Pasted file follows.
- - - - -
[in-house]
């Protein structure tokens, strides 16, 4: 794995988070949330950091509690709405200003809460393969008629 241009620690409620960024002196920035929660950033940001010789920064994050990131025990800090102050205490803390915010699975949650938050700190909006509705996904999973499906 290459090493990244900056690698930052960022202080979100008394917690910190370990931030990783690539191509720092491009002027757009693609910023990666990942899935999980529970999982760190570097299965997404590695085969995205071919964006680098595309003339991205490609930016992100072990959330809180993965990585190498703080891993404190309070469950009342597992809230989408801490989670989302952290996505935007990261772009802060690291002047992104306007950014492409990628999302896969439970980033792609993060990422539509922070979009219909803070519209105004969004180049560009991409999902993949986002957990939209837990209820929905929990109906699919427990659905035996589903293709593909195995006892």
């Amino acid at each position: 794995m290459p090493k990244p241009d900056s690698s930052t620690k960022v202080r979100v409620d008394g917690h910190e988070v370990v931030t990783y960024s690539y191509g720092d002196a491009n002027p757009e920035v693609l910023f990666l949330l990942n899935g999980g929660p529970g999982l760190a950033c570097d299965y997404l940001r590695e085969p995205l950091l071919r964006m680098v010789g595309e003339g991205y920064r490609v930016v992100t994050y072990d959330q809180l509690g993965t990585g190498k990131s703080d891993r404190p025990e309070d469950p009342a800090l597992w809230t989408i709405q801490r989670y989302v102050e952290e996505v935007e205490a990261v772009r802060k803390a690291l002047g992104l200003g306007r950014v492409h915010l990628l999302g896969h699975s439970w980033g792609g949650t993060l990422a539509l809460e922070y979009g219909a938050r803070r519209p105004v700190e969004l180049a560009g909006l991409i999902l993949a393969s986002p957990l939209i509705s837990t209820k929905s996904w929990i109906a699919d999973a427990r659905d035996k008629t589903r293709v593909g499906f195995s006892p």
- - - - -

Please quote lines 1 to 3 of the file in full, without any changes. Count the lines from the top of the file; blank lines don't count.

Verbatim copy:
[in-house]
């Protein structure tokens, strides 16, 4: 794995988070949330950091509690709405200003809460393969008629 241009620690409620960024002196920035929660950033940001010789920064994050990131025990800090102050205490803390915010699975949650938050700190909006509705996904999973499906 290459090493990244900056690698930052960022202080979100008394917690910190370990931030990783690539191509720092491009002027757009693609910023990666990942899935999980529970999982760190570097299965997404590695085969995205071919964006680098595309003339991205490609930016992100072990959330809180993965990585190498703080891993404190309070469950009342597992809230989408801490989670989302952290996505935007990261772009802060690291002047992104306007950014492409990628999302896969439970980033792609993060990422539509922070979009219909803070519209105004969004180049560009991409999902993949986002957990939209837990209820929905929990109906699919427990659905035996589903293709593909195995006892």
């Amino acid at each position: 794995m290459p090493k990244p241009d900056s690698s930052t620690k960022v202080r979100v409620d008394g917690h910190e988070v370990v931030t990783y960024s690539y191509g720092d002196a491009n002027p757009e920035v693609l910023f990666l949330l990942n899935g999980g929660p529970g999982l760190a950033c570097d299965y997404l940001r590695e085969p995205l950091l071919r964006m680098v010789g595309e003339g991205y920064r490609v930016v992100t994050y072990d959330q809180l509690g993965t990585g190498k990131s703080d891993r404190p025990e309070d469950p009342a800090l597992w809230t989408i709405q801490r989670y989302v102050e952290e996505v935007e205490a990261v772009r802060k803390a690291l002047g992104l200003g306007r950014v492409h915010l990628l999302g896969h699975s439970w980033g792609g949650t993060l990422a539509l809460e922070y979009g219909a938050r803070r519209p105004v700190e969004l180049a560009g909006l991409i999902l993949a393969s986002p957990l939209i509705s837990t209820k929905s996904w929990i109906a699919d999973a427990r659905d035996k008629t589903r293709v593909g499906f195995s006892p």